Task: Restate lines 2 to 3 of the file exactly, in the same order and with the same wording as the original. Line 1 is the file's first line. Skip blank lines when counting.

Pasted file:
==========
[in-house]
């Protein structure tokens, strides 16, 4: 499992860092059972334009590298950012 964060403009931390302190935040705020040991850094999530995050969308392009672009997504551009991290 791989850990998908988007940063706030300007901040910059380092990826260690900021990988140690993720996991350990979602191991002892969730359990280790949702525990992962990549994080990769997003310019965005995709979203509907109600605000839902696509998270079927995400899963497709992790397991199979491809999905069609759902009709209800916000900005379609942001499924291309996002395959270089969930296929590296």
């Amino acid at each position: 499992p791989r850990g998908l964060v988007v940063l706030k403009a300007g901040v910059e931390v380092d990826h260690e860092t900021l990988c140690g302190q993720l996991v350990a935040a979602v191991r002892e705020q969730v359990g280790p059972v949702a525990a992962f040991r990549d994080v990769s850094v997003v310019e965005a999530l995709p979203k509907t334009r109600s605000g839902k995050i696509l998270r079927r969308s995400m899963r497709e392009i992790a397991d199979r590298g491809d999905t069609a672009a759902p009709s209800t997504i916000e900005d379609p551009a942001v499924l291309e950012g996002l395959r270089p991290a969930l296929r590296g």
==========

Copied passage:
């Protein structure tokens, strides 16, 4: 499992860092059972334009590298950012 964060403009931390302190935040705020040991850094999530995050969308392009672009997504551009991290 791989850990998908988007940063706030300007901040910059380092990826260690900021990988140690993720996991350990979602191991002892969730359990280790949702525990992962990549994080990769997003310019965005995709979203509907109600605000839902696509998270079927995400899963497709992790397991199979491809999905069609759902009709209800916000900005379609942001499924291309996002395959270089969930296929590296």
């Amino acid at each position: 499992p791989r850990g998908l964060v988007v940063l706030k403009a300007g901040v910059e931390v380092d990826h260690e860092t900021l990988c140690g302190q993720l996991v350990a935040a979602v191991r002892e705020q969730v359990g280790p059972v949702a525990a992962f040991r990549d994080v990769s850094v997003v310019e965005a999530l995709p979203k509907t334009r109600s605000g839902k995050i696509l998270r079927r969308s995400m899963r497709e392009i992790a397991d199979r590298g491809d999905t069609a672009a759902p009709s209800t997504i916000e900005d379609p551009a942001v499924l291309e950012g996002l395959r270089p991290a969930l296929r590296g």